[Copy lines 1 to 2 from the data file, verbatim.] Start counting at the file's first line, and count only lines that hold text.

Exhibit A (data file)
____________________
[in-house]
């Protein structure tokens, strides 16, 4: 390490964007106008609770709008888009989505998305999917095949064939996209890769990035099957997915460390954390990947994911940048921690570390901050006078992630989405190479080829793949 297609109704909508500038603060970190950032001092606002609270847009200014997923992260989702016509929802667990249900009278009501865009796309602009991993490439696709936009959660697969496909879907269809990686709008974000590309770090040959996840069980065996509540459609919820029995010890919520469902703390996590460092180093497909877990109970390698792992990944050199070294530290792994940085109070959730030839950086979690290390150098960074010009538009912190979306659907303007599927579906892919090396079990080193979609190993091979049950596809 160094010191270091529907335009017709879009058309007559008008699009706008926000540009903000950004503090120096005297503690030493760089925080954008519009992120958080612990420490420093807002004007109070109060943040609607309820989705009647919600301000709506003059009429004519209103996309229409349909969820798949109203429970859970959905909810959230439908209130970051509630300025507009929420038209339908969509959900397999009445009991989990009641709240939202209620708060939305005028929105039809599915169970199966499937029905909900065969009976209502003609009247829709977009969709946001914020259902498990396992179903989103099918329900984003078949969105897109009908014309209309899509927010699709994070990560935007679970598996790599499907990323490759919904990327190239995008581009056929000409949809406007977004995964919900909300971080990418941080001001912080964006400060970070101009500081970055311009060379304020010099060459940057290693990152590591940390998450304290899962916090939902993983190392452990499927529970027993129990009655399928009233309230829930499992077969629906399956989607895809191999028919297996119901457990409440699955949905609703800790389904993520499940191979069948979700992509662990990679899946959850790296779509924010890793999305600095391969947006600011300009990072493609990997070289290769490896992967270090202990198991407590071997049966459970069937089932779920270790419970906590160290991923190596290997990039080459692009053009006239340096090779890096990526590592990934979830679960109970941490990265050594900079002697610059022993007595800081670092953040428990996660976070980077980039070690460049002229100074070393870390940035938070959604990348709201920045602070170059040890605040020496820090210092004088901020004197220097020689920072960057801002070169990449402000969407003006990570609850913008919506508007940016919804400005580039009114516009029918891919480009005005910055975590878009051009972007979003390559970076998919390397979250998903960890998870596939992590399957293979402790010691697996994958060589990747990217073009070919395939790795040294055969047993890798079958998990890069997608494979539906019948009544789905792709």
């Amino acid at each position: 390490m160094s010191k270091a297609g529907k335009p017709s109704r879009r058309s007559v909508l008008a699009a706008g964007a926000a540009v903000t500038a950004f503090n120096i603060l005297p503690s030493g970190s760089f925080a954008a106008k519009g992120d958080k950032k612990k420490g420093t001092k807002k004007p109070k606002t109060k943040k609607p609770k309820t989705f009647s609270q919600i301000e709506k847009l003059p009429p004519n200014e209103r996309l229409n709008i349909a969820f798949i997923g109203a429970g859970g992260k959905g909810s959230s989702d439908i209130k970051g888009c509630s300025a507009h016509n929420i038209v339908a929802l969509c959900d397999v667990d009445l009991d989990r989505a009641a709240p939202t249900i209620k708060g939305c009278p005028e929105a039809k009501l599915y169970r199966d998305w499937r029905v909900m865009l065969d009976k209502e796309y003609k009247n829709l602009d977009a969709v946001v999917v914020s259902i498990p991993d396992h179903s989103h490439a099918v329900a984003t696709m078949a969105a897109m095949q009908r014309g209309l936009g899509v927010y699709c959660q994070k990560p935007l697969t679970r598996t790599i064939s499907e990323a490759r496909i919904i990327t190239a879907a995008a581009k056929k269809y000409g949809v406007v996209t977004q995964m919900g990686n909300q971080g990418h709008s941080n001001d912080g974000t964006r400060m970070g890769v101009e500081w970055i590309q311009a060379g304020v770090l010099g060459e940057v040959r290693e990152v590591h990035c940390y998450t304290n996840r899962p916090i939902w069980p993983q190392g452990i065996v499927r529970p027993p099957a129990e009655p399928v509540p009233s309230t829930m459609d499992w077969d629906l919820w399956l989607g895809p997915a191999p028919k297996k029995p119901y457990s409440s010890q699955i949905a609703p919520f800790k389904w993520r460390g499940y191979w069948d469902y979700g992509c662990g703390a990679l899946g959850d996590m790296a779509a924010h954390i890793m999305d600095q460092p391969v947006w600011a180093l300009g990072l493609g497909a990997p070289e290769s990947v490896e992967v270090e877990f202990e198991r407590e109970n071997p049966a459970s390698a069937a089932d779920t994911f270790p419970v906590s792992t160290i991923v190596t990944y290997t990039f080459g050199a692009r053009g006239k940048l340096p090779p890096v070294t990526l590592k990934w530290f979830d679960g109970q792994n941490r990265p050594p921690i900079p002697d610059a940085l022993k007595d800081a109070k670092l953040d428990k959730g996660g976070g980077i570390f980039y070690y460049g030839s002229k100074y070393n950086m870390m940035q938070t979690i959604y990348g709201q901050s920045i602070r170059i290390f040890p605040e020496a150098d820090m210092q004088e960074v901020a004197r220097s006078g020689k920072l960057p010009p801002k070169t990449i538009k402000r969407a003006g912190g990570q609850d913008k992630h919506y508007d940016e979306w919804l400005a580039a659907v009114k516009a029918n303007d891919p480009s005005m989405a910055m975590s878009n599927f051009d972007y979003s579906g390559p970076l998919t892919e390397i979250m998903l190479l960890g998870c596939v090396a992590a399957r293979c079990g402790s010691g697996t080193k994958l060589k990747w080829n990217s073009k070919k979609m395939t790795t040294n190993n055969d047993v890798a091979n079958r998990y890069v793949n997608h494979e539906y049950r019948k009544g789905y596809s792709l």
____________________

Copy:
[in-house]
């Protein structure tokens, strides 16, 4: 390490964007106008609770709008888009989505998305999917095949064939996209890769990035099957997915460390954390990947994911940048921690570390901050006078992630989405190479080829793949 297609109704909508500038603060970190950032001092606002609270847009200014997923992260989702016509929802667990249900009278009501865009796309602009991993490439696709936009959660697969496909879907269809990686709008974000590309770090040959996840069980065996509540459609919820029995010890919520469902703390996590460092180093497909877990109970390698792992990944050199070294530290792994940085109070959730030839950086979690290390150098960074010009538009912190979306659907303007599927579906892919090396079990080193979609190993091979049950596809 160094010191270091529907335009017709879009058309007559008008699009706008926000540009903000950004503090120096005297503690030493760089925080954008519009992120958080612990420490420093807002004007109070109060943040609607309820989705009647919600301000709506003059009429004519209103996309229409349909969820798949109203429970859970959905909810959230439908209130970051509630300025507009929420038209339908969509959900397999009445009991989990009641709240939202209620708060939305005028929105039809599915169970199966499937029905909900065969009976209502003609009247829709977009969709946001914020259902498990396992179903989103099918329900984003078949969105897109009908014309209309899509927010699709994070990560935007679970598996790599499907990323490759919904990327190239995008581009056929000409949809406007977004995964919900909300971080990418941080001001912080964006400060970070101009500081970055311009060379304020010099060459940057290693990152590591940390998450304290899962916090939902993983190392452990499927529970027993129990009655399928009233309230829930499992077969629906399956989607895809191999028919297996119901457990409440699955949905609703800790389904993520499940191979069948979700992509662990990679899946959850790296779509924010890793999305600095391969947006600011300009990072493609990997070289290769490896992967270090202990198991407590071997049966459970069937089932779920270790419970906590160290991923190596290997990039080459692009053009006239340096090779890096990526590592990934979830679960109970941490990265050594900079002697610059022993007595800081670092953040428990996660976070980077980039070690460049002229100074070393870390940035938070959604990348709201920045602070170059040890605040020496820090210092004088901020004197220097020689920072960057801002070169990449402000969407003006990570609850913008919506508007940016919804400005580039009114516009029918891919480009005005910055975590878009051009972007979003390559970076998919390397979250998903960890998870596939992590399957293979402790010691697996994958060589990747990217073009070919395939790795040294055969047993890798079958998990890069997608494979539906019948009544789905792709």